Arvanitakis on the war on drugs: why have we failed?

| September 12, 2021

The first time I arrived in Bogota, Colombia, was in 2009. At the time, the conflict between the FARC (a left-wing guerrilla and terrorist organisation), right wing paramilitary groups (funded by wealthy landowners and often supported by government forces) and the Colombian military, was in full swing.

While life in Bogota and other cities I visited seemed relatively normal, the conflict continued to rage in other parts of the country.

I was researching citizenship and was comparing issues of identity and empowerment across different nations. In Colombia, this included interviewing several social justice advocates focused on exposing government corruption and links to the drug trade.

One day after planning a round of follow up interviews, everything was cancelled as one of the advocates had received intelligence that she was being targeted for assassination. She had no choice but to flee the country.

This was not my only exposure of to the Colombian drug trade. I met families whose children had disappeared, others who had family members murdered and farmers who had been forced to leave their homes. I met other victims: those missing limbs from stepping on improvised landmines and union leaders who had received death threats and spoke of colleagues who had ‘disappeared.’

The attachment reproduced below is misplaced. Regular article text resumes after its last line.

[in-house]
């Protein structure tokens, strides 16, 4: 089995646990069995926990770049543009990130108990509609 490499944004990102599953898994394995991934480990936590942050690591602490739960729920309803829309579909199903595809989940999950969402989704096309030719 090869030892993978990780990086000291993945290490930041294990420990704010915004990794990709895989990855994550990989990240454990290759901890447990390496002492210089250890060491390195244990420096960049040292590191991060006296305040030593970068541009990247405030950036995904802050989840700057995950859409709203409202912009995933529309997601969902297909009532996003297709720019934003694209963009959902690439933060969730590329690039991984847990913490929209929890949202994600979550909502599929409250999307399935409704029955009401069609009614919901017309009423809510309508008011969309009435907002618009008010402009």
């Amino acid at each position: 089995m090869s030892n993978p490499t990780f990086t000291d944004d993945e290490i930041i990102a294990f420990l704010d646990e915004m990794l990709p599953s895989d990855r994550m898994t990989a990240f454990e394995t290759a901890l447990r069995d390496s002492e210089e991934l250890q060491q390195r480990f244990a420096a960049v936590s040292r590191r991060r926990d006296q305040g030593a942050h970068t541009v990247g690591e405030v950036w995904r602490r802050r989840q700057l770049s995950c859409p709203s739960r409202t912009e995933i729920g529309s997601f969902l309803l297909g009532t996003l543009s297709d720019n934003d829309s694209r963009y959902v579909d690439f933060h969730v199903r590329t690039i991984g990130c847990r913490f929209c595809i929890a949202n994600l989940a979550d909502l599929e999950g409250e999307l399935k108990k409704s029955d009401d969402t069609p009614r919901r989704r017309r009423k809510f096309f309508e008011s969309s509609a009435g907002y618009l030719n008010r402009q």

One of the things I learnt was that people are always guarded when talking. This is because anybody suspected of siding with one group is a target for another. I have never been one to experiment with ‘hard’ drugs, but after witnessing the human cost of the drug trade at its source, I vowed I would never go near anything like it.